WASHINGTON: Supporters of the new public inspection file rule are asking a federal court not to block it pending judicial review. The Federal Communications Commission, along with a group of intervenors, asked the U.S. District Court for the D.C. Circuit to reject an emergency motion from the National Association of Broadcasters to stay the rule before it goes into effect Aug. 2. The rule requires TV stations to post the information in their public inspection files online, including the rates they charge for political advertisements.
The rule “establishes no new recordkeeping or reporting obligations,” the FCC’s filing with the court states. “Moreover, all the information at issue here is already public, and has been by law for decades.”
The commission said the rule “merely updates existing requirements by enlisting the Internet to make it easier for the public to access public political file information without having to travel to a station’s main studio, search the station’s paper files, and pay for paper copies.”
The NAB says TV stations will suffer “irreparable harm” without a stay of the rule because it requires them to “post the prices for specific advertisements to a public website immediately after the sales.” It also argues that the FCC does not have jurisdiction over election-related information—the purview of the Federal Election Commission under the Bipartisan Campaign Reform Act.
The FCC counters that it is not limited by the BCRA, and that a stay would harm the public interest by limiting access to the debated documentation. It also says the NAB can’t demonstrate its claim of irreparable harm and therefore does not meet the conditions of a stay.
Intervenors, including Free Press, Benton Foundation, Campaign LegalCenter, Common Cause, New America Foundation and the United Church of Christ, agreed.
“NAB’s allegation of harm is entirely speculative,” their filing with the court stated. “It offers no evidence that online publication of information, which has been on the public record for decades, will somehow create a new harm.”
The intervenor filing included support declarations from groups that collect TV station public inspection file information. Candace Clement of media watchdog Free Press said her group started doing so last year, subsequently launching a program that taps volunteers and journalists to collect political ad data.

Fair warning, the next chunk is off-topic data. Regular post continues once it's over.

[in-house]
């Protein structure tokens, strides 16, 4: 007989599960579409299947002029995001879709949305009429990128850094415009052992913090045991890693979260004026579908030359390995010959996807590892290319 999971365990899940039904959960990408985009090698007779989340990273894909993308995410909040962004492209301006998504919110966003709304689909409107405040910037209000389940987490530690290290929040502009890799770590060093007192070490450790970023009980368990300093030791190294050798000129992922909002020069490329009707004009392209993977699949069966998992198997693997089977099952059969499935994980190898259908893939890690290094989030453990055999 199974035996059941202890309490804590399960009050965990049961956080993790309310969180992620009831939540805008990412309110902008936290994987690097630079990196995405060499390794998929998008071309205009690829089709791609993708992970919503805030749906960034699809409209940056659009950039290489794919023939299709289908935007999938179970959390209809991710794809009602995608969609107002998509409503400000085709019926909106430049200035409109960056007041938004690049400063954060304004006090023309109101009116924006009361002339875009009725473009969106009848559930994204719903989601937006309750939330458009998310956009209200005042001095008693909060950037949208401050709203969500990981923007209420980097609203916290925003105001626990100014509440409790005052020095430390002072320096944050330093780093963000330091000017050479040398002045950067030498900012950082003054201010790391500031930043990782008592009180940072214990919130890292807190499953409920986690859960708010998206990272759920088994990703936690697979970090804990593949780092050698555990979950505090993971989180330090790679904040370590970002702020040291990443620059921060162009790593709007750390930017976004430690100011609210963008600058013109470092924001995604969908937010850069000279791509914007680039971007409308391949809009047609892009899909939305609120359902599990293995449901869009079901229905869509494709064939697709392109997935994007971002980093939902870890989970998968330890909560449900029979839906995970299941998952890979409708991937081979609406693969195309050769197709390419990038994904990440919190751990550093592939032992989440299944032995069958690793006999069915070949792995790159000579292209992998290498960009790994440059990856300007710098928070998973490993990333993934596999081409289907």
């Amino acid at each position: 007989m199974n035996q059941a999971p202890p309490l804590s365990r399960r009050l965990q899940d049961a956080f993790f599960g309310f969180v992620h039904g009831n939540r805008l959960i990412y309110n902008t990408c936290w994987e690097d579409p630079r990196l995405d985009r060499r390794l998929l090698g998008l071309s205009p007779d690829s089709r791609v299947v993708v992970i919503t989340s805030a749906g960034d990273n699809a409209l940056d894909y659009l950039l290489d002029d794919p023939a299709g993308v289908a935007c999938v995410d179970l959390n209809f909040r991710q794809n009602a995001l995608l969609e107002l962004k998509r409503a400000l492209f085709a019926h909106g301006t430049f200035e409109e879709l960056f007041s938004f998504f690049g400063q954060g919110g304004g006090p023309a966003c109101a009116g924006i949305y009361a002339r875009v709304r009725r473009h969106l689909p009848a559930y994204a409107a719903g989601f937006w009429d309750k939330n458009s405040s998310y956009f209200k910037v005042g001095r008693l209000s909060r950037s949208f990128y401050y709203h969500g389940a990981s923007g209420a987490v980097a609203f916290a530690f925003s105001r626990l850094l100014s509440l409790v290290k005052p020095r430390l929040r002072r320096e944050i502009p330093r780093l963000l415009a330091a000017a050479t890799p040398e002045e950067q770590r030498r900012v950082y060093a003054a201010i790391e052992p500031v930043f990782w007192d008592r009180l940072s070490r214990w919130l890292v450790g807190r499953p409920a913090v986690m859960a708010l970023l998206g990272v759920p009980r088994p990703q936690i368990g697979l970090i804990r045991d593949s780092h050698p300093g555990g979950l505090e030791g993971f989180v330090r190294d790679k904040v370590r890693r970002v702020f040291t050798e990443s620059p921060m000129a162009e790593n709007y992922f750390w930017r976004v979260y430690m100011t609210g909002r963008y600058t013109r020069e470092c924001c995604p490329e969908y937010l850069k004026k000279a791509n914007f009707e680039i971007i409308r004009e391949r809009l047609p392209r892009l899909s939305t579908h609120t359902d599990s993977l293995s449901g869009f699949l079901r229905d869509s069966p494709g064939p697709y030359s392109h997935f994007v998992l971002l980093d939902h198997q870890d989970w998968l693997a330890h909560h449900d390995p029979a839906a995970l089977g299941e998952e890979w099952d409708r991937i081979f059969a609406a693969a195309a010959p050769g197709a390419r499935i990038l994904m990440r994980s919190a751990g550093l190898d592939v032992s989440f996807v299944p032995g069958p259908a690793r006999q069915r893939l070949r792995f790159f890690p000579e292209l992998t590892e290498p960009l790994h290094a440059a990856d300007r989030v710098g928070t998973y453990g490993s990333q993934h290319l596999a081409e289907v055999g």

So far, she said staff and volunteers have visited more than 50 TV stations to access public inspection files. Frequent updating requires frequent visits, she said, and photo-copying charges ranges from 5 cents to $2 a page. One station, she said, would accept only checks or money orders for copying charges.
“As a consequence of these obstacles, it is impossible for Free Press and its partners to personally visit and collect political file information from all the major broadcast affiliates in large media markets if the FCC online public file rule were not to go into effect as scheduled.”
The political ad rate data is the primary sticking point for broadcasters, who must offer candidates their lowest unit rates within 45 days of a primary election and 60 days from a general election.
Barrington, Belo, Cox, Raycom, Gannett, Hearst and several other station groups suggested licensees post the total amount spent by candidates online, while retaining detailed daily ad rate information in paper form. NBC, ABC and Fox recently endorsed this alternative plan for their owned-and-operated stations.
“Because the calculation of the statutory ‘lowest unit charge’ is based on a television station’s most favorable commercial advertising rates,” the networks wrote in a July 24 letter to FCC Secretary Marlene H. Dortch, “the online disclosure of detailed rate information automatically reveals competitively sensitive information about a station’s entire rates structure.”
The networks asked the FCC to reconsider its rejection of the alternative proposal.
“The network-owned stations also believe that adoption of the… alternative for online political rate reporting will have no negative impact on the commission’s efforts to implement the new online public file system for TV broadcasters. Nothing in the proposal touches on the commission’s overall approach—as either a legal or technical matter—for moving most public file material to an FCC-hosted database. The… concept simply would affect the informational scope of certain documents in the political section of each station’s web-based public file.”
~ by Deborah D. McAdams
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